[U: Sunday Night] InSight — Now Drilling, On Mars!

First, the sobering news: on Saturday, the drill hit some stone or obstacle at around 15 cm deep, and that shifted the “head shaft assembly” — on the surface, by about a centimeter. But the team has resumed drilling, hoping to push past whatever the drill head hit. Worst case, if the head shaft continues to slide sideways — due to reversing torsion forces on the bit (from the drill hammer head striking a very hard rock plate). . . the team may redeploy the rig, on the other side of the lander. But that would be a month of rework, in all likelihood.

SO — we remain hopeful that the drill’s hammer point will fracture the obstacle, and push right through it, today on Mars. We will know by Monday night — in any event. Here’s a bit, from the German team that designed and built the drill — and a clean feed video of progress to date, below that:

. . . .UPDATED, From the DLR Science Blog: What is the feeling in the team? We are a bit worried as we hit one or two obstacles so soon already but tend to be optimistic. That the mole made the first 20 cm in 5 minutes suggests a high penetration rate when unobstructed. Would it have reached even 30 cm in that time, then the penetration rate would have been perhaps unrealistically high. More realistic may be to assume that the mole made the first 20 cm or so rapidly and then penetrated slowly for about 10 cm into some gravel or that it moved an obstacle aside while penetrating 10 cm.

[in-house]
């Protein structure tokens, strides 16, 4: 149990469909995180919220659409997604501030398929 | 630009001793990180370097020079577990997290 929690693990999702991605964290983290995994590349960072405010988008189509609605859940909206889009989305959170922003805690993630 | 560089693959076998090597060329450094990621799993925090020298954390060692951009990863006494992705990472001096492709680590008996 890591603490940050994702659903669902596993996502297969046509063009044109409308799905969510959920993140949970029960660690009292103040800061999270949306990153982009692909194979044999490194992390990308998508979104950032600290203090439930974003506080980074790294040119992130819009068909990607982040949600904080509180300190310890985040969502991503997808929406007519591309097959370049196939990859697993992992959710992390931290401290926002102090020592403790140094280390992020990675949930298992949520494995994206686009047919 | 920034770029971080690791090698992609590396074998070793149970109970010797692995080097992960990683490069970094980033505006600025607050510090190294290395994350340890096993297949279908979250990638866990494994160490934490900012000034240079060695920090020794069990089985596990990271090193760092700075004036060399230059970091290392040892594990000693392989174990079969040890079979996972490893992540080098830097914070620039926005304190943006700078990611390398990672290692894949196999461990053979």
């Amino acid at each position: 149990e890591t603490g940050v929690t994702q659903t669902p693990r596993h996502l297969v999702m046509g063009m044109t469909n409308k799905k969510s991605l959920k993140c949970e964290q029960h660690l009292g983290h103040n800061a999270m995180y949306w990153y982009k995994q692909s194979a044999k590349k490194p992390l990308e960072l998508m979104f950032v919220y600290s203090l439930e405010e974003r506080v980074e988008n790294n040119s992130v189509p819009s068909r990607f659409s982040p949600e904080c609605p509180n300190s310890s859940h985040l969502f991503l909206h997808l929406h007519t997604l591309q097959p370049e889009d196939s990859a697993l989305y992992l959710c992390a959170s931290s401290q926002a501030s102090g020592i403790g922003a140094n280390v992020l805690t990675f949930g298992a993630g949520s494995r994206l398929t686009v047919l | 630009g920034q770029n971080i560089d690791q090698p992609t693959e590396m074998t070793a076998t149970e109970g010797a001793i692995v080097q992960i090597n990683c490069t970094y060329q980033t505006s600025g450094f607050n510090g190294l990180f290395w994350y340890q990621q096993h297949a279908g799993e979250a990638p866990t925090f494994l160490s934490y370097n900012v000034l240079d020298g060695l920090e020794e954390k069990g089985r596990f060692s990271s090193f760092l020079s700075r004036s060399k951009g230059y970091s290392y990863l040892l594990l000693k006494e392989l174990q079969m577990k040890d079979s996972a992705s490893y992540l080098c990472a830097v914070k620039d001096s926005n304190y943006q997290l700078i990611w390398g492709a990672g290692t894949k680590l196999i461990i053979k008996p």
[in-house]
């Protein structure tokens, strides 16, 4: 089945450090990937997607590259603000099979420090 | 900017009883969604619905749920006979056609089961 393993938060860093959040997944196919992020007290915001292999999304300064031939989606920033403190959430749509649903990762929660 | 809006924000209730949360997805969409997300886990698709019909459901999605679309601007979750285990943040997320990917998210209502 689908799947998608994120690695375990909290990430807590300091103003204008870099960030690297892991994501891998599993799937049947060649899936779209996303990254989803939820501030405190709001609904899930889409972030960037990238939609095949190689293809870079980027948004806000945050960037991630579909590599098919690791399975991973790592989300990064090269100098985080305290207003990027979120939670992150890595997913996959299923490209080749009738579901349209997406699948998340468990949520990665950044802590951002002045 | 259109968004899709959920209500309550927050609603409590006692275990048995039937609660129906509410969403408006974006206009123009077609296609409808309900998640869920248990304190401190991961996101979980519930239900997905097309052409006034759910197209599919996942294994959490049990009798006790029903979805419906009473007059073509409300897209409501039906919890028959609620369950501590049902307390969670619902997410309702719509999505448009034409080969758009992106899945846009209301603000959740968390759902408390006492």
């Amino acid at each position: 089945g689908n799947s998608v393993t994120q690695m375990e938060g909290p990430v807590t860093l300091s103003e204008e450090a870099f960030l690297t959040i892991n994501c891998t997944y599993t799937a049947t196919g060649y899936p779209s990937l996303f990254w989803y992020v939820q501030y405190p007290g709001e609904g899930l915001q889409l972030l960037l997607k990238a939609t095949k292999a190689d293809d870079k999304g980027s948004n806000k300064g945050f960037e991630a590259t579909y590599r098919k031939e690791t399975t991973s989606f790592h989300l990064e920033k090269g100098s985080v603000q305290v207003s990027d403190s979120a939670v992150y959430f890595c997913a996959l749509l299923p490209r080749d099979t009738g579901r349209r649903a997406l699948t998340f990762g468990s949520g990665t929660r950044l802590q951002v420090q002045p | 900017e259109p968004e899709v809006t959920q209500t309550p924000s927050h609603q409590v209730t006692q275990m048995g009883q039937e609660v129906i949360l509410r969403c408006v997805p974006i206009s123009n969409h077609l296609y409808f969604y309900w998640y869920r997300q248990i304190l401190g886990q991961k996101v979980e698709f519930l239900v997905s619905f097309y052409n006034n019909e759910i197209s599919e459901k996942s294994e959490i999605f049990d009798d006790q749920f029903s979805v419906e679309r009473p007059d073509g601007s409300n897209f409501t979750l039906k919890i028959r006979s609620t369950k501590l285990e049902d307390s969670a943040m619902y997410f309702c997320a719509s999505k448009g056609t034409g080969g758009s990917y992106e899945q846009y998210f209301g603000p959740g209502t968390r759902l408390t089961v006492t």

Tests with pebbles in sand suggest that the mole takes some hours but can work itself through a layer of pebbles or move a stone out of the way. Geological evidence suggest that the regolith should be mostly sandy. So hopefully we can get past the obstacle on Sunday and get to 70 cm more easily. But we should not forget, we are moving into the unknown.

Keep your fingers crossed! [End, updated portion.]

How do you get to know someone deep down? Sometimes you have to dig a little bit – or in my case, burrow. My robotic mole has started hammering itself into the ground, to help take the temperature of Mars. . . .

Exploring the interior of Mars – at present, the inner structure of Mars and the nature and size of the Martian core are not yet fully understood. . . The mission will provide new insights into how Mars’ interior and rocky planets like Earth have developed and evolved. . . DLR is supplying key German technology that enables the measurement of physical parameters in remote places. . . .

Onward — with a grin.


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